The motivation to adhere to adjuvant therapy may very well be psychosocial in nature. For example, patients who have undergone prehabilitation may feel psychologically better prepared for treatment in the long haul, with an understanding that cancer treatment is a marathon rather than a sprint. This would have translated to increased mental fortitude to soldier on with a recommended adjuvant treatment. Future qualitative studies to investigate psychosocial factors would prove useful. Early enrolment into a prehabilitation programme may aid to expose older patients to the healthcare workers in charge of their care early in the medical journey. This would allow for good rapport to be established and the fostering of a greater sense of trust in the healthcare team, thereby influencing a patient’s decision to accept a recommended cancer treatment. We were unable to perform a survival analysis as patients whose surgeries were performed until the reporting of the current study were included.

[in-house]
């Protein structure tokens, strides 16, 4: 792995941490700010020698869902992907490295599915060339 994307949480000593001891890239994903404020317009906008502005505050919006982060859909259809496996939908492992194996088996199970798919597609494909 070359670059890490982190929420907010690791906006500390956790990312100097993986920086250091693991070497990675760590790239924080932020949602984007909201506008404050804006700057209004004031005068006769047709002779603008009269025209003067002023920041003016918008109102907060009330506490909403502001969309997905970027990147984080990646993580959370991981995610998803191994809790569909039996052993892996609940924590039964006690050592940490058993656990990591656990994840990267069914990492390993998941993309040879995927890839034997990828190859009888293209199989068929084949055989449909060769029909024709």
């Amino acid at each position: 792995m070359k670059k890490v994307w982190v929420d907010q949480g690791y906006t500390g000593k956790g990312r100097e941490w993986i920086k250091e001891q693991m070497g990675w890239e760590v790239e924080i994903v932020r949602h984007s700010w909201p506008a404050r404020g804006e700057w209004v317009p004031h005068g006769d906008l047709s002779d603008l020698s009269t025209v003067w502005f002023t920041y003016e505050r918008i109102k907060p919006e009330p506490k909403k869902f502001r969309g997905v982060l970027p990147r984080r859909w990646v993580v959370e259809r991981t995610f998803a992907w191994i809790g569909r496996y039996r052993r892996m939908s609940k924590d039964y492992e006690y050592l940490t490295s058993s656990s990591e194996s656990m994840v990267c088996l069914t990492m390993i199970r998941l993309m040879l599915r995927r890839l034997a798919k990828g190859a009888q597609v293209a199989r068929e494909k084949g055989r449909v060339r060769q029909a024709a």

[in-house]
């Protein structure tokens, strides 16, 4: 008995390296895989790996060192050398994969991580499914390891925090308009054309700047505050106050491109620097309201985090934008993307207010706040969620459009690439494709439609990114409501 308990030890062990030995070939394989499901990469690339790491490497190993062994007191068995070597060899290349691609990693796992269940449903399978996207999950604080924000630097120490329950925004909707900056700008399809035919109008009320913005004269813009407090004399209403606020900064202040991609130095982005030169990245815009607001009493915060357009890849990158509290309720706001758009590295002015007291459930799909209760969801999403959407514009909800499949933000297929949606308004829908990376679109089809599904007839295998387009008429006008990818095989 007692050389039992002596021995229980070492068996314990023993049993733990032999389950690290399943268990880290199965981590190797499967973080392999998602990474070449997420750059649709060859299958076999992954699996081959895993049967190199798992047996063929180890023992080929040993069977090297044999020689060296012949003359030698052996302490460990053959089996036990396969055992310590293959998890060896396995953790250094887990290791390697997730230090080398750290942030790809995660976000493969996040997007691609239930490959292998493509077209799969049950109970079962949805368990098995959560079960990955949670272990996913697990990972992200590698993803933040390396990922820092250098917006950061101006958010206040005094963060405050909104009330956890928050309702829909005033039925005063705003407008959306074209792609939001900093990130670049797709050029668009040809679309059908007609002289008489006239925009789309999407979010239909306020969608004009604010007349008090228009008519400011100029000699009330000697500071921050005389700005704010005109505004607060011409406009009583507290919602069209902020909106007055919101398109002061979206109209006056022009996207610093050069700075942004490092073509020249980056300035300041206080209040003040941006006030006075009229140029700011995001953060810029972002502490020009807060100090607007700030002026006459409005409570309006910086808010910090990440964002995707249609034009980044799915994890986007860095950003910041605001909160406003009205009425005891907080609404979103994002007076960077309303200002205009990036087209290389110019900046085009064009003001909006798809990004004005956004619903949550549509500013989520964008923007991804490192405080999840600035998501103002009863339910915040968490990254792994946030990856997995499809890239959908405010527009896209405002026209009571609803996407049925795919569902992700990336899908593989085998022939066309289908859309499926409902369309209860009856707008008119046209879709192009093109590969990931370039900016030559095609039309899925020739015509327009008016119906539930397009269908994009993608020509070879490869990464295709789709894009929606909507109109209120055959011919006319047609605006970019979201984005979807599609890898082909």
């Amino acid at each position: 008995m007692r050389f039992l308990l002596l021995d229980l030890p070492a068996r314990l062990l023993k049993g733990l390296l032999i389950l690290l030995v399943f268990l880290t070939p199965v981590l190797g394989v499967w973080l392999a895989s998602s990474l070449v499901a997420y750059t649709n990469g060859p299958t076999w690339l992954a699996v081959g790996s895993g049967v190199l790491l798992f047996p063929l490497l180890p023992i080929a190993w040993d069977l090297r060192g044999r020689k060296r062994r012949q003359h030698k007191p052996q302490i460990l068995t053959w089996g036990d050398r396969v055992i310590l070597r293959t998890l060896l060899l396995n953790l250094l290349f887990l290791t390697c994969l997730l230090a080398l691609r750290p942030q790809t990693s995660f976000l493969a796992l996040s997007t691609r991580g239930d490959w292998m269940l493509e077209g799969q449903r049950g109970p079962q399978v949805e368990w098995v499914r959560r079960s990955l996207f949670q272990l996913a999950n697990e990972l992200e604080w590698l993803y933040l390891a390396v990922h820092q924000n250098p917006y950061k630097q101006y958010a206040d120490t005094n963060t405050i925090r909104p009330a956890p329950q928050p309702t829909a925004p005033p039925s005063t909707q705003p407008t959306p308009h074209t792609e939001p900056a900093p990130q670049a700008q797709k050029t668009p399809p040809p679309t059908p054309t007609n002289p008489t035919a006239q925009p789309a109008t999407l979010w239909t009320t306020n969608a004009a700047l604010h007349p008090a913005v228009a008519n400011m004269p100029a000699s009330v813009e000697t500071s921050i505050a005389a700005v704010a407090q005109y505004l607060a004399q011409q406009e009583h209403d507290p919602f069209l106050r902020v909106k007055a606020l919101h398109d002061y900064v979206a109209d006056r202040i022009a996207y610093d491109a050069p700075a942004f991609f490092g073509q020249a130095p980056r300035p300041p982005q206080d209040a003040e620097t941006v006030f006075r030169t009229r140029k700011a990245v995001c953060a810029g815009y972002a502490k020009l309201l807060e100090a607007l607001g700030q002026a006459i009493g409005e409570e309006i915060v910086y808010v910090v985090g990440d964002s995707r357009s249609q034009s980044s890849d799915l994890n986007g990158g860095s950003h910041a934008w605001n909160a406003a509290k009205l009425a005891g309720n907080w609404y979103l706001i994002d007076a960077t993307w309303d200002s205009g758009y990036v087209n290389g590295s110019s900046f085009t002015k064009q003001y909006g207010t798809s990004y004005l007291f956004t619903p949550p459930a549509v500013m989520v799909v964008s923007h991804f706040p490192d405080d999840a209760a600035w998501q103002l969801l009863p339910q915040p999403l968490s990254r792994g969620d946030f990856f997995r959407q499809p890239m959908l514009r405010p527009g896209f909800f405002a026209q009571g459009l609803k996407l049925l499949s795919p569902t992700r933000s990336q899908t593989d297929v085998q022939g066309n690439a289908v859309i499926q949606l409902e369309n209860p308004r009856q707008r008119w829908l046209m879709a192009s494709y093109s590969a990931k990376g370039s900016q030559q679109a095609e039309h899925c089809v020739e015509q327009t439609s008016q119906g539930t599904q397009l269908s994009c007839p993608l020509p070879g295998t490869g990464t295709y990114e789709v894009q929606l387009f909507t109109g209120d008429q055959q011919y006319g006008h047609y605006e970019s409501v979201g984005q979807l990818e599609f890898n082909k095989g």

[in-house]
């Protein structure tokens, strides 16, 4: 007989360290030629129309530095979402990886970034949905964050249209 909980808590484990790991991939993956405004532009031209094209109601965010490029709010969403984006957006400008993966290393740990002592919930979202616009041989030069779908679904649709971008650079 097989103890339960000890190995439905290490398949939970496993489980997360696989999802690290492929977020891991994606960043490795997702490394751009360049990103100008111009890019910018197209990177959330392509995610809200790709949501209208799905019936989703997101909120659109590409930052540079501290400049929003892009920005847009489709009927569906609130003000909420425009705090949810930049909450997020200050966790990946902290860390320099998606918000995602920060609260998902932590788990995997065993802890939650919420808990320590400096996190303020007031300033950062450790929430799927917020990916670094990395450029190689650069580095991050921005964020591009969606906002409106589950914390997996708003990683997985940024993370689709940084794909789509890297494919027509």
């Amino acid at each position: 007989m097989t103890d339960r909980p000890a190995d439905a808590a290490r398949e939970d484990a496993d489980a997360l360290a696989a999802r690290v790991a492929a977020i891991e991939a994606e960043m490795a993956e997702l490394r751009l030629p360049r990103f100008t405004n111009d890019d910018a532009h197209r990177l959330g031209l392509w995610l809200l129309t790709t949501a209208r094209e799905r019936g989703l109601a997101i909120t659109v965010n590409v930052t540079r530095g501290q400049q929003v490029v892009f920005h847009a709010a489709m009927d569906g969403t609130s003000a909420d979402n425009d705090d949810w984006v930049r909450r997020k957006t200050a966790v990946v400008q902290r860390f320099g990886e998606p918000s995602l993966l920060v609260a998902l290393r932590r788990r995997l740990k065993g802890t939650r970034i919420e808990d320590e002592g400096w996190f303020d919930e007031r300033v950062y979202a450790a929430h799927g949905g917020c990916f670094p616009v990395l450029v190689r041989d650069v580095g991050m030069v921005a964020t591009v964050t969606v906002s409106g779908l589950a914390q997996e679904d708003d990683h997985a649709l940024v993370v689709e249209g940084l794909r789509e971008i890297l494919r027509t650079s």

In addition to prehabilitation, our multivariate model suggested that neoadjuvant therapy was strongly associated with the odds of being compliant to postoperative adjuvant treatment. Factors affecting compliance to adjuvant therapy have been studied; however, most literature on the topic recommended further larger scale, prospective research.31,32 This was especially so for the subgroup of older, postoperative patients. A systematic review by Puts et al. found that factors for accepting cancer treatment included convenience and success rates of treatment, appreciating the necessity of treatment, and sufficient trust in the physician to follow a recommended course of treatment.33 Factors that may result in declining cancer treatment included concerns about the discomfort of the treatments, fear of side effects and transportation difficulties. This review was conducted on all cancer patients who were older, but not specifically in the postoperative setting. The findings of Puts et al. suggested that patients who have undergone neoadjuvant treatment were less fearful of the discomfort of the treatment and more convinced about the efficacy of adjuvant treatment, leading to increased compliance. This could explain why neoadjuvant therapy was found to be an independent predictor of compliance to adjuvant treatment in our multivariate analysis, in addition to prehabilitation. A positive synergy between neoadjuvant therapy and prehabilitation may be established. Neoadjuvant therapy provided the cancer patient with more time for prehabilitation, and together, these 2 factors led to increased compliance to adjuvant treatment. Frail patients who would likely benefit most from prehabilitation should be considered for neoadjuvant therapy if appropriate for the underlying disease, even if routine care suggested for upfront resection (e.g. upfront resectable pancreatic cancer).